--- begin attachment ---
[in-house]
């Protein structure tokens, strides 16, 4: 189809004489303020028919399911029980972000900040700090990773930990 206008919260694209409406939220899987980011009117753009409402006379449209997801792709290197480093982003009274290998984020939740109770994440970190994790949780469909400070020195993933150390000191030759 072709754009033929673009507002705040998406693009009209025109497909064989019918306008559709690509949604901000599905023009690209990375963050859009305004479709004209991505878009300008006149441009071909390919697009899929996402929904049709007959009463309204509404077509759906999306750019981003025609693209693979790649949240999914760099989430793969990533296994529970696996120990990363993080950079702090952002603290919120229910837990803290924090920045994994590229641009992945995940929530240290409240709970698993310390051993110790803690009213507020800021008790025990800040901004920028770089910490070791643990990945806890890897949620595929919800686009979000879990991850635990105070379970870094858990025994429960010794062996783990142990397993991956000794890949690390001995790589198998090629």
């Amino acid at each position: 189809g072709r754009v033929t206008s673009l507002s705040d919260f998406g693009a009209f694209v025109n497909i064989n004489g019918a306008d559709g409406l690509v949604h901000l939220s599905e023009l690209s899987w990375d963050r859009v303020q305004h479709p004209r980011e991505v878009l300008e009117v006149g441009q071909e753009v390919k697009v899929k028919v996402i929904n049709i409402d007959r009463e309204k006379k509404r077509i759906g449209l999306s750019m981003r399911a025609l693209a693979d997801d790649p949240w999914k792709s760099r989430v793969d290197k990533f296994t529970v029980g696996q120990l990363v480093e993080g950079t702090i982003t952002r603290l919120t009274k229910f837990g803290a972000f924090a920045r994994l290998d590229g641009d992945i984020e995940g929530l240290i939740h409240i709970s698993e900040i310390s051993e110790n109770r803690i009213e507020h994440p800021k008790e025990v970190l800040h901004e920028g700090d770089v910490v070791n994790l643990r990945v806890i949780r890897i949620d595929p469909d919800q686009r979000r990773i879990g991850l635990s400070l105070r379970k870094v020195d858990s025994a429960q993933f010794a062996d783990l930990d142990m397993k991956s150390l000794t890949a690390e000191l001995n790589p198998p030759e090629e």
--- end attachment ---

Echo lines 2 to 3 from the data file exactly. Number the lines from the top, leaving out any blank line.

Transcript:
């Protein structure tokens, strides 16, 4: 189809004489303020028919399911029980972000900040700090990773930990 206008919260694209409406939220899987980011009117753009409402006379449209997801792709290197480093982003009274290998984020939740109770994440970190994790949780469909400070020195993933150390000191030759 072709754009033929673009507002705040998406693009009209025109497909064989019918306008559709690509949604901000599905023009690209990375963050859009305004479709004209991505878009300008006149441009071909390919697009899929996402929904049709007959009463309204509404077509759906999306750019981003025609693209693979790649949240999914760099989430793969990533296994529970696996120990990363993080950079702090952002603290919120229910837990803290924090920045994994590229641009992945995940929530240290409240709970698993310390051993110790803690009213507020800021008790025990800040901004920028770089910490070791643990990945806890890897949620595929919800686009979000879990991850635990105070379970870094858990025994429960010794062996783990142990397993991956000794890949690390001995790589198998090629």
């Amino acid at each position: 189809g072709r754009v033929t206008s673009l507002s705040d919260f998406g693009a009209f694209v025109n497909i064989n004489g019918a306008d559709g409406l690509v949604h901000l939220s599905e023009l690209s899987w990375d963050r859009v303020q305004h479709p004209r980011e991505v878009l300008e009117v006149g441009q071909e753009v390919k697009v899929k028919v996402i929904n049709i409402d007959r009463e309204k006379k509404r077509i759906g449209l999306s750019m981003r399911a025609l693209a693979d997801d790649p949240w999914k792709s760099r989430v793969d290197k990533f296994t529970v029980g696996q120990l990363v480093e993080g950079t702090i982003t952002r603290l919120t009274k229910f837990g803290a972000f924090a920045r994994l290998d590229g641009d992945i984020e995940g929530l240290i939740h409240i709970s698993e900040i310390s051993e110790n109770r803690i009213e507020h994440p800021k008790e025990v970190l800040h901004e920028g700090d770089v910490v070791n994790l643990r990945v806890i949780r890897i949620d595929p469909d919800q686009r979000r990773i879990g991850l635990s400070l105070r379970k870094v020195d858990s025994a429960q993933f010794a062996d783990l930990d142990m397993k991956s150390l000794t890949a690390e000191l001995n790589p198998p030759e090629e």